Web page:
It could almost be the frigidness of early March that gets etched into your memory cells. The stinging cheeks and cold knees, the furiously animated steps on the frozen pavement, and cigarette butts along Joseph Campau, following the leather boot heels and hints of bubblegum and amber of the fetching thrift-store goddesses in front of you. You've a bellyful of Bud and your ears are ringing in perfect harmony to a major D chord. The Hadituptoheres just took your head off over at Kelly's Bar, all mammalian and fist-jacking and gears gnashing ... you flew straight into the bar air, launched inadvertently off some dude's thigh, one of many going up and down on the tiny makeshift dance floor.
One can only laugh so hard before the lungs burn in cramped quarters with increasingly less oxygen. So you look for respite in the downy comforts of crooner Aran Ruth inside the K of C Lounge. Later it's the scenester-rich scene of Deastro, or near-legends the Detroit Cobras. There's so much, you think, "but where to begin?"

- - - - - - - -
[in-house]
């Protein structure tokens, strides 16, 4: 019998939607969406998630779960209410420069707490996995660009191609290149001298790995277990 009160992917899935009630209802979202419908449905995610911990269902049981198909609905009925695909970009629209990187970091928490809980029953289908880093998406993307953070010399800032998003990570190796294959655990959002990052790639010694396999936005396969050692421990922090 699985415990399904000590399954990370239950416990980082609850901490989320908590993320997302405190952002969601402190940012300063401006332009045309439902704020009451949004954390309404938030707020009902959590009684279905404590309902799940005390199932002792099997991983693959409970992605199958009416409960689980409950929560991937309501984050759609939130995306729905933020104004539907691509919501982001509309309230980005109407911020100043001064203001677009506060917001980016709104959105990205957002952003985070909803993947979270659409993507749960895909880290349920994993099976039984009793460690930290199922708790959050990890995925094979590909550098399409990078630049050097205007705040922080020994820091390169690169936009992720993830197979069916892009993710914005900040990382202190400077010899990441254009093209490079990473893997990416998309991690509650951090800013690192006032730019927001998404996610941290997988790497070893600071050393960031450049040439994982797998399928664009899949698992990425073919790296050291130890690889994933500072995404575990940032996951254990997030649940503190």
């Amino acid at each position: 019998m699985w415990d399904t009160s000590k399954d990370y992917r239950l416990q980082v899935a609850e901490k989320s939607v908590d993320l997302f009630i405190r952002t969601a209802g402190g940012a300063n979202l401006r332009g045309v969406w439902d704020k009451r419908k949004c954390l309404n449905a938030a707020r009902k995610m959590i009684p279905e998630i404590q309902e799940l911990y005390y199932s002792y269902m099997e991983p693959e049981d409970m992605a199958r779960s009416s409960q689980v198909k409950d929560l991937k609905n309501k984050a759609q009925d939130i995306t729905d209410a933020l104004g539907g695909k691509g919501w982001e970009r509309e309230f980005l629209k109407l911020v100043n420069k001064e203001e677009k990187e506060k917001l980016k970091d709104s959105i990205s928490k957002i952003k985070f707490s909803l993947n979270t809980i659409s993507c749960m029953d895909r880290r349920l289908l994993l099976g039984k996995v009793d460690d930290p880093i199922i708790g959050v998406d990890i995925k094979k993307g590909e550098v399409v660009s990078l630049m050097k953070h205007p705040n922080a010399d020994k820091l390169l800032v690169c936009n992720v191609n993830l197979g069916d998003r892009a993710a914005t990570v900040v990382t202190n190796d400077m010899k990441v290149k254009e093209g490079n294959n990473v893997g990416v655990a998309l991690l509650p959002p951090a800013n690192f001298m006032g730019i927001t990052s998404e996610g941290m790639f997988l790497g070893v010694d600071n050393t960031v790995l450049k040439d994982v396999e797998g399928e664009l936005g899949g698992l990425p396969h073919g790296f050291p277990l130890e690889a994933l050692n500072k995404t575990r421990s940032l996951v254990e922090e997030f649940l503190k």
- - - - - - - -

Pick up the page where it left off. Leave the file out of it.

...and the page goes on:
The Hamtramck Blowout is 13 years old, a pubescent really, but snotty as ever.
You know it's the largest local music fest on earth. But so what? Four nights (including the one in Detroit) and hundreds of bands is a mind, uh, blowing experience and that's all you give a shit about: your mind getting blown. So you're blown by its mash-up of rock 'n' roll guts and hip-hop spirit, and the very cosmopolitan idea of strolling from one bar to the next, from one show to another, the old in-out, in-out; five minutes at the Painted Lady, 10 minutes at the New Dodge, 12 at Jean's, next. ... You love Blowout's mess of contradictions and how it's so wrong it's right, because most its "venues" are really workaday watering holes. You step in them and sense stories, not just years of factory men cashing paychecks on Friday and holding court week-in, week-out, but of weekday regulars on rickety stools who represent any of the 50 nationalities living in this 2-square-mile town. It's insane, you think, that thousands and thousands of people, fans of every musical style, descend on this mini city, toss their hardhats, ties and laptops aside, kick up their heels, for three straight nights and get lost. That more than 200 bands from the greater Detroit area play as if their lives depended on it.
The Blowout Music Festival is a total original. Original, you think, just like the beat little town-within-a-town that hosts it. —Brian Smith
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